Tuesday, June 24, 2008

The Three-Hour Electron Diet

I live on a farm that emphasizes self-sufficiency. And while it's true that we raise about 80% of our own food (a fact I'm proud of, and love to share with others), today I was reminded about how much my commitment to self-sufficiency is more an illusion than an accomplishment...

I am home for just one day. Back last night after two weeks on the East Coast, Ma'ikwe and I head out for New Mexico in the morning, where I'll help her wrap up her life in the Land of Enchantment and move to Dancing Rabbit in Missouri (where, theoretically, we won't have to travel as much to see each other). We'll be back with a U-Haul the evening of July 11.

Catching up on phone calls and mail, I was having a conversation with a friend in Colorado this morning while simultaneously closing programs on my laptop in preparation for rebooting to install a software update. Just before shutting down, my friend asked me for contact information for my son. "No problem," I told her, "I'll just reopen FileMaker Pro and give you that right now." Except that I couldn't . When I double clicked on the FileMaker icon, nothing happened.

Oh well, I thought. I need to shut down and reboot anyway. Maybe that'll clear the cobwebs and get everything running fine again. Only it didn't. Oddly enough, I could open Firefox, iCal, and iTunes, but not FileMaker Pro, Eudora, or Microsoft Word. Weird. Given that I do 98% of my computer work in the three programs I couldn't open, this was not a good sign.

Luckily this occurred during the one day I was home in a month (a classic silver lining), and I called my friends and neighborhood geeks at Skyhouse Consulting (a Dancing Rabbit business). First Juan and then Tony tried to walk me through some diagnostics, but nothing worked. This was getting serious. It was not reassuring that neither of them had encountered this particular set of symptoms ever before. Still, Tony knew how dependent I was on my laptop and invited me to come over after lunch, so he could work on it directly. Although that wasn't how I had thought I'd be spending my one day home (I thought I'd be picking berries), suddenly there was nothing more appealing than a trip to the neighbors, and the hope that my machine could be revived.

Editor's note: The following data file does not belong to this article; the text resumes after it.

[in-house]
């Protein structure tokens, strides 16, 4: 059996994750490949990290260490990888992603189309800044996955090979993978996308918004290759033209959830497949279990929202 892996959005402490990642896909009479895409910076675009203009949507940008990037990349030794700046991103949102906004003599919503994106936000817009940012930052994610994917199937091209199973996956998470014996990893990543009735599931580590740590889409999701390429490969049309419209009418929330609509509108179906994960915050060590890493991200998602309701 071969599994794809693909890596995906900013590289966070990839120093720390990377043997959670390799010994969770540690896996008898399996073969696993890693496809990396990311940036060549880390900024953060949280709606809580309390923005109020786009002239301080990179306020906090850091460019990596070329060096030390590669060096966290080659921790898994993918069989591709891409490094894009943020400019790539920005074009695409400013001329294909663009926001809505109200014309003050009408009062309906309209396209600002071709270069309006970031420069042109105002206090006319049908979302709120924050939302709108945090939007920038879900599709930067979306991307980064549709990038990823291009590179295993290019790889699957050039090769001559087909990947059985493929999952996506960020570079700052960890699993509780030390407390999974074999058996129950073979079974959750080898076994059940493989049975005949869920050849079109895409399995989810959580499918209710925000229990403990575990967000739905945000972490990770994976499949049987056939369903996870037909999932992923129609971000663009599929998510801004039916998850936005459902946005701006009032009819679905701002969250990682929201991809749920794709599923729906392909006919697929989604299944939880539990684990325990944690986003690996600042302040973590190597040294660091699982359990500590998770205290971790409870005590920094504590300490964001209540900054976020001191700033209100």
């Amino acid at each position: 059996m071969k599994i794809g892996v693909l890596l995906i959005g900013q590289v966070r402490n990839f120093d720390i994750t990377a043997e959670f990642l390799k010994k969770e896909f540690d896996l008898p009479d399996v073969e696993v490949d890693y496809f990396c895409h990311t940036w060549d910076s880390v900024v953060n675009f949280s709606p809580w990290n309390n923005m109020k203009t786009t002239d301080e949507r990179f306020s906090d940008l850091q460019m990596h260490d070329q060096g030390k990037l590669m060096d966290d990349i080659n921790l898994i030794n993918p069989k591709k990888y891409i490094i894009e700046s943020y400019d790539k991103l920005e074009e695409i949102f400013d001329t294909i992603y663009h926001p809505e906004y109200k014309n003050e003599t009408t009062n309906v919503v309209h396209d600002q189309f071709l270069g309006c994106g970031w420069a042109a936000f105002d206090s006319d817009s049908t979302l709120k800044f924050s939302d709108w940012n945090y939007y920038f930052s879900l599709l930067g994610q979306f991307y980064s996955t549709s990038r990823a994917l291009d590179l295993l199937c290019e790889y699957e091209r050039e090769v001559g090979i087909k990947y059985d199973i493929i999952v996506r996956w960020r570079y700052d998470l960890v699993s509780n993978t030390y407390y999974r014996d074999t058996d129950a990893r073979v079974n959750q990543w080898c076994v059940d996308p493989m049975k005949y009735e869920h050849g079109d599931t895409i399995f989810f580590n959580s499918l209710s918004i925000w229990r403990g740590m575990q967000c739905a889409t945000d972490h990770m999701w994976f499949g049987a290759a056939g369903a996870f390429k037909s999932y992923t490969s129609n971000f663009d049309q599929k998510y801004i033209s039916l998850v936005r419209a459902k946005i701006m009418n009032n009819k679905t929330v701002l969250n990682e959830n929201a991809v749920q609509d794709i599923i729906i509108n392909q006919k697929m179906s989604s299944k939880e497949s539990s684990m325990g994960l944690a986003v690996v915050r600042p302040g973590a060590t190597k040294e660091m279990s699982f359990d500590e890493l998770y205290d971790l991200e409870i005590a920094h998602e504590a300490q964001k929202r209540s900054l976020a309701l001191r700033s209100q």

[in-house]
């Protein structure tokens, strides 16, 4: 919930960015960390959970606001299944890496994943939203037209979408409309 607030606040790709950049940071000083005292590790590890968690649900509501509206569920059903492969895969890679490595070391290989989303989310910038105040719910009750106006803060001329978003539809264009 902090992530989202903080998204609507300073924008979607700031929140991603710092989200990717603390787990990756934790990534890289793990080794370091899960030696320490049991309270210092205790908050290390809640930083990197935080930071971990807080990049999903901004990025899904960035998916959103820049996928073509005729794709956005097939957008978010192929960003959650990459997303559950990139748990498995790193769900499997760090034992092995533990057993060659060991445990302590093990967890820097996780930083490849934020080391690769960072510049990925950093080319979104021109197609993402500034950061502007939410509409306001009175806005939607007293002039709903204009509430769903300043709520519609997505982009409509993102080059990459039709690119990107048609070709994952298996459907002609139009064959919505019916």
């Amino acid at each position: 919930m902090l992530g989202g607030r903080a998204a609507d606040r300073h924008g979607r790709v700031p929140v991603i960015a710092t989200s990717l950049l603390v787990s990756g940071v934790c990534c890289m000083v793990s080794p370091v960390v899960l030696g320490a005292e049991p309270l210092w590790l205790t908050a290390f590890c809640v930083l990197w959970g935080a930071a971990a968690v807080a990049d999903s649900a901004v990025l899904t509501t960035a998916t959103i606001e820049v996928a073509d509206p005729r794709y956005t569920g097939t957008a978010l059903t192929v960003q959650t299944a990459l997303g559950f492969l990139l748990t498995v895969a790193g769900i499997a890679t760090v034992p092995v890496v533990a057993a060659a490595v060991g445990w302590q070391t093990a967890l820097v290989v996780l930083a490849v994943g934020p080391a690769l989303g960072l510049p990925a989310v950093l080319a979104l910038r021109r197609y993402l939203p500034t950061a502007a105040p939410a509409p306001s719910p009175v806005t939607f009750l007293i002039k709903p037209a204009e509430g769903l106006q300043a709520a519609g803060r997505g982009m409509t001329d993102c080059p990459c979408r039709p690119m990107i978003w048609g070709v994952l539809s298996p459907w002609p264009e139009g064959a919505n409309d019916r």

Tony labored for two hours before he finally hit on the successful strategy of using my back-up drive to re-install a faulty security file. So my electrons are flowing freely again, and I even managed to pick two gallons of gooseberries before the light failed. But I had a wake-up call.

For a while there I got to imagine what my immediate future would be like if I didn't have access to my laptop. Oh, I've experienced technological failures before and I knew I wouldn't die, yet it's amazing how much of my life is sandwiched in this little 5-lb box, and how much my work would be stalled out—or at least seriously inconvenienced—if everything wasn't available pretty much every time I lifted the lid. I'd be reduced to picking berries as my main work, or using a pencil to communicate. (Do people still write letters?) Maybe I'd read more.

In truth, I like picking berries and helping harvest and process the bounty of Sandhill's strong commitment to food. Yet I'm also heavily invested in the Age of Information. While spiraling gas prices may shortly crimp my robust travel schedule (yet another good reason for my wife and I to live within walking distance of each other), I cannot imagine a computer-less future, and the reality is that I know practically nothing about how to fix the damn things.

When it comes to computers, I have plenty of attitude, but not much aptitude. Basically, I'm self-insufficient. It's humbling, yet ultimate good, I think, to have one's vulnerabilities exposed from time to time. If only one could schedule the surprises for slow days...

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